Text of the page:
But here and now the Word which was implicit in the Beginning and in the End is become immediately explicit, and that which hitherto we could only passively fear as the incomprehensible I AM, henceforth we may actively love with comprehension that THOU ART. Wherefore, having seen Him, not in some prophetic vision of what might be, but with the eyes of our own weakness as to what actually is, we are bold to say that we have seen our salvation.
— For the Time Being (1944)

A few weeks ago, you may have read in the Wednesday Edition that the Christian faith is centred around a handful of basic, crazy mysteries which, praise God, are true.   None is perhaps more mind-blowing than the mystery of the Incarnation, that is, the moment when God the Son took on a human nature like ours and united it with his divine nature forever.  It’s the most audacious of these mysteries, perhaps, because it connects the everyday lives that you and I live, lives that revolve around work, family, and play, to something as awesome and transcendent as God for whom and through whom the world was created.  God, who is utterly unlike you, became like you in every possible way except for sin without ceasing to be God.  This is the mystery of mysteries.

And so the Apostle John writes in John 1:14: “And the Word become Flesh and dwelt among us.”  As sinful people living sinful lives, we often have a very difficult time assimilating or even accepting the mystery of the Incarnation, and we usually try to get around in four basic ways:

First, sometimes we try to say that it wasn’t really God who became like us: it was an angel, a godlike emanation, or a superman.  But, if Jesus was not really God, then he is not your Savior, because only the God who made you can save you, only the one who put his Image in you can restore his Image.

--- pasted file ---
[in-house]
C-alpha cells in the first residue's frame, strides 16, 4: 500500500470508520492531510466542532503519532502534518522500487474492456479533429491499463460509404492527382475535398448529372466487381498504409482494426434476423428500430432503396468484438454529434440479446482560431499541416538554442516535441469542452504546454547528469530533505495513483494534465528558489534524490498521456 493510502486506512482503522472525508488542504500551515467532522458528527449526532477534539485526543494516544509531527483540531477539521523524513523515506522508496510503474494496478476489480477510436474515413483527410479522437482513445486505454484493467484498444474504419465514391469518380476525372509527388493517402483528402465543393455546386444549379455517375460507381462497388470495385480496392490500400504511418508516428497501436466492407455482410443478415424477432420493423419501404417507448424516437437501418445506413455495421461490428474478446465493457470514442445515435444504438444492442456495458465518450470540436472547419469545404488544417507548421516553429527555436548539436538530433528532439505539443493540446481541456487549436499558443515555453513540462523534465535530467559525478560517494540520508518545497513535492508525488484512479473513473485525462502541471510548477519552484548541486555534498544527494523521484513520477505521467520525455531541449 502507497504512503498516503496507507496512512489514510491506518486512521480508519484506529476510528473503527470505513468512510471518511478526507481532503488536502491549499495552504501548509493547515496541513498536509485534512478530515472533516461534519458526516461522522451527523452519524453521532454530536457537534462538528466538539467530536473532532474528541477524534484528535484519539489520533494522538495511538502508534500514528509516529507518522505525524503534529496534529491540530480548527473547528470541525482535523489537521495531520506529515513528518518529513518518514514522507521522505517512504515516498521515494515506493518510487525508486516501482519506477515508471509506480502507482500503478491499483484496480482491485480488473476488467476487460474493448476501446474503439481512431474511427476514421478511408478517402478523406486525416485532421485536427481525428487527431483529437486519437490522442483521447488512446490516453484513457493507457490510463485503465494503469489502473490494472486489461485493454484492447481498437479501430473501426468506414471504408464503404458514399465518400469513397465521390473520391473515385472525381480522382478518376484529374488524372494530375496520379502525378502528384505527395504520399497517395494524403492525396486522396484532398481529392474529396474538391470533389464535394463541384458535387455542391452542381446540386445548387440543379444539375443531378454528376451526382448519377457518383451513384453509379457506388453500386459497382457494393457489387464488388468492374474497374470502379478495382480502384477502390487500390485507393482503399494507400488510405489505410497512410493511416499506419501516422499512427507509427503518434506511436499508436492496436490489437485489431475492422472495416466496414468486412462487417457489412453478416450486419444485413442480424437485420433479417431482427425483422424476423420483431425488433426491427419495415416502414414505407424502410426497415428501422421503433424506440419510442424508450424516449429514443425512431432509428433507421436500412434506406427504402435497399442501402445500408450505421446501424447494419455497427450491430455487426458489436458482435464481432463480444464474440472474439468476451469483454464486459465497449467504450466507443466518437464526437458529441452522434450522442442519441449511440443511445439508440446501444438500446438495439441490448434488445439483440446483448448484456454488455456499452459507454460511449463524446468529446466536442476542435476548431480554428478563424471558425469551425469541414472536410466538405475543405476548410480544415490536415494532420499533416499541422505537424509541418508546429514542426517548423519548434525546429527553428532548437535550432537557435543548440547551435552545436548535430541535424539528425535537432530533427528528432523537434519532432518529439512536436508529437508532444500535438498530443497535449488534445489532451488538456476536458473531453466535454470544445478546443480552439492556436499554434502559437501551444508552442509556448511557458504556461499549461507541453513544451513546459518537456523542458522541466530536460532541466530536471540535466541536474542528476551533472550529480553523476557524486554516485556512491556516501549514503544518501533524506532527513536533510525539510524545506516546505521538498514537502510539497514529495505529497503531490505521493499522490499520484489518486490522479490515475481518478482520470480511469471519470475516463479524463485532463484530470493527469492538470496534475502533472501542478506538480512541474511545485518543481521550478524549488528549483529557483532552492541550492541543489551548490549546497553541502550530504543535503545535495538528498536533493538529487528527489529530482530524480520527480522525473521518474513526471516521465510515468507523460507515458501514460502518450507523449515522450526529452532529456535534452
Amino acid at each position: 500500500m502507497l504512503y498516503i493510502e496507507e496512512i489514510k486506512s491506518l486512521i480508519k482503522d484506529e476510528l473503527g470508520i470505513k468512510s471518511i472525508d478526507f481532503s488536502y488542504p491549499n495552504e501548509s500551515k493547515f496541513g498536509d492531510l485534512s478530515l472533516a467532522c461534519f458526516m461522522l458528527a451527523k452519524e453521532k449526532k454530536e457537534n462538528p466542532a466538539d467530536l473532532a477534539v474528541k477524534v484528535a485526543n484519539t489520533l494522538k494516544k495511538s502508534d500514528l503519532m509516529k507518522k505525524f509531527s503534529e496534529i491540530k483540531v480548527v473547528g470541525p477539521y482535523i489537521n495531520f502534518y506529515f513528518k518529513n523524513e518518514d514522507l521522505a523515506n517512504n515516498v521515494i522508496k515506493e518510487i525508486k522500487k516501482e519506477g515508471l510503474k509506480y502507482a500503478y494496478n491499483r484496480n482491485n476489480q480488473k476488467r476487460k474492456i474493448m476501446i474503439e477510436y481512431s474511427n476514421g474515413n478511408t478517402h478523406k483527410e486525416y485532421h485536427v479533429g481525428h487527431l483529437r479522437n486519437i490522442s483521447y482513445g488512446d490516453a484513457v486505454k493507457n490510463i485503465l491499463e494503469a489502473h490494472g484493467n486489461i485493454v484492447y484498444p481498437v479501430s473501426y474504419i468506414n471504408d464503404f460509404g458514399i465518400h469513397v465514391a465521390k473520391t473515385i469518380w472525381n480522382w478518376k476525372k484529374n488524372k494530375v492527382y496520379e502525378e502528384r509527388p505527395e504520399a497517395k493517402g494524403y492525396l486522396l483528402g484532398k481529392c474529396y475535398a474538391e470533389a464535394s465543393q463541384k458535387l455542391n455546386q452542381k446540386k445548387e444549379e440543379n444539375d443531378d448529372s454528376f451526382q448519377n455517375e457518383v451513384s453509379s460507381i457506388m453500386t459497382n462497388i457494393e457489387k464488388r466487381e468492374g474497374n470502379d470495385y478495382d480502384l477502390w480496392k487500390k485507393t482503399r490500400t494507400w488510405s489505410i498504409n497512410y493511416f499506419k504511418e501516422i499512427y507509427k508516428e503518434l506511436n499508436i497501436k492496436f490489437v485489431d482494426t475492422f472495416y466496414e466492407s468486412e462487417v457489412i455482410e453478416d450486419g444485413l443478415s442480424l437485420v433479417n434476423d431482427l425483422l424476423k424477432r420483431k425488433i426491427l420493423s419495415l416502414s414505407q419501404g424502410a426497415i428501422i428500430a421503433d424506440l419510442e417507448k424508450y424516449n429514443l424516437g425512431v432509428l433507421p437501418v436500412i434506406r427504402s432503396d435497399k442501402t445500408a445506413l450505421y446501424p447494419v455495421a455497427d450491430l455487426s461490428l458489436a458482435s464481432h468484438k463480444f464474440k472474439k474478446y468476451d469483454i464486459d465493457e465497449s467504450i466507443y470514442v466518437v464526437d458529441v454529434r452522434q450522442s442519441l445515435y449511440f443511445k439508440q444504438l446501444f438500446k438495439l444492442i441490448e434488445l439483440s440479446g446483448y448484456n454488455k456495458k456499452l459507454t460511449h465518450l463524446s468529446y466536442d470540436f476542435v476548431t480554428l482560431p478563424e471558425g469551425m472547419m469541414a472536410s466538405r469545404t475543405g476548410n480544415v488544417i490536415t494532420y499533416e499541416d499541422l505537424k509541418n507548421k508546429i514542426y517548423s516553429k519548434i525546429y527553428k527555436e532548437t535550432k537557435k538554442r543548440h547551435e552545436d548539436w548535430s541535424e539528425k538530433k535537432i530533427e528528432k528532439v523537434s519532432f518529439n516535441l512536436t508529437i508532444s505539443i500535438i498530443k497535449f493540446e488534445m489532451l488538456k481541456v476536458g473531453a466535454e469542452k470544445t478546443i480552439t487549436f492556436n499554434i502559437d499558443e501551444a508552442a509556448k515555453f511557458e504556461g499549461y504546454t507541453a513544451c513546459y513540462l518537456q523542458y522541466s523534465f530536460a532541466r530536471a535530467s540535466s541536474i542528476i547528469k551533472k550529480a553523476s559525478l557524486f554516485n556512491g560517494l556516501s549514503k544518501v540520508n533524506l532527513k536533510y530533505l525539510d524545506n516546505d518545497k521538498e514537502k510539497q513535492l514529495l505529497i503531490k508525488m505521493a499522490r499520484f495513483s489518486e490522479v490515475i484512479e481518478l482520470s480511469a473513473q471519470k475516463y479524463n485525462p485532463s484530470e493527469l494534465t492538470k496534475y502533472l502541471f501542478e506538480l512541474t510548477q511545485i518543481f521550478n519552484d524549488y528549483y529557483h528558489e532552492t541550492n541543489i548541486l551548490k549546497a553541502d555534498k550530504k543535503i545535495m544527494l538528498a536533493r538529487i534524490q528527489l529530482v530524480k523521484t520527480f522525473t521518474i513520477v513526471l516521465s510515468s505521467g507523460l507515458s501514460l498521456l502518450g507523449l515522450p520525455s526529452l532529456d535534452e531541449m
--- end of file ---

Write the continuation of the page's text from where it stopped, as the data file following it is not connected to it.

Second, sometimes we try to say that it wasn’t really a man whom God became: he just manifested himself visually or pretended to be in a body or took a body but not a soul.  But if Jesus was not really Man, then you with your human nature have not been saved, since he does not and cannot save what he did not appropriate and become.

Third, sometimes we try to say that God didn’t really become anything, that he was two persons, one of them God and one of them man, who always seem to hang out together.  But if Jesus as a person did not really become man as a single person, then you as a person will never be saved, since the bridge between God and man has not been crossed and there is no salvation.

But lastly, and most frequently, sometimes we try to ignore that it matters.  We try to pretend that the Creator of the Universe becoming a human being like myself has no practical value.  But, if, as paradoxical and unimaginable as it seems, God the Son did in fact become a human being like you and me, how could this fact not radically change every bit of our lives?


This short article was published in the Resurrection Times: Wednesday Edition, July 7, 2010. Its purpose was to whet the whistle of its readers for the up-coming sermon on the Doctrine of the Incarnation.


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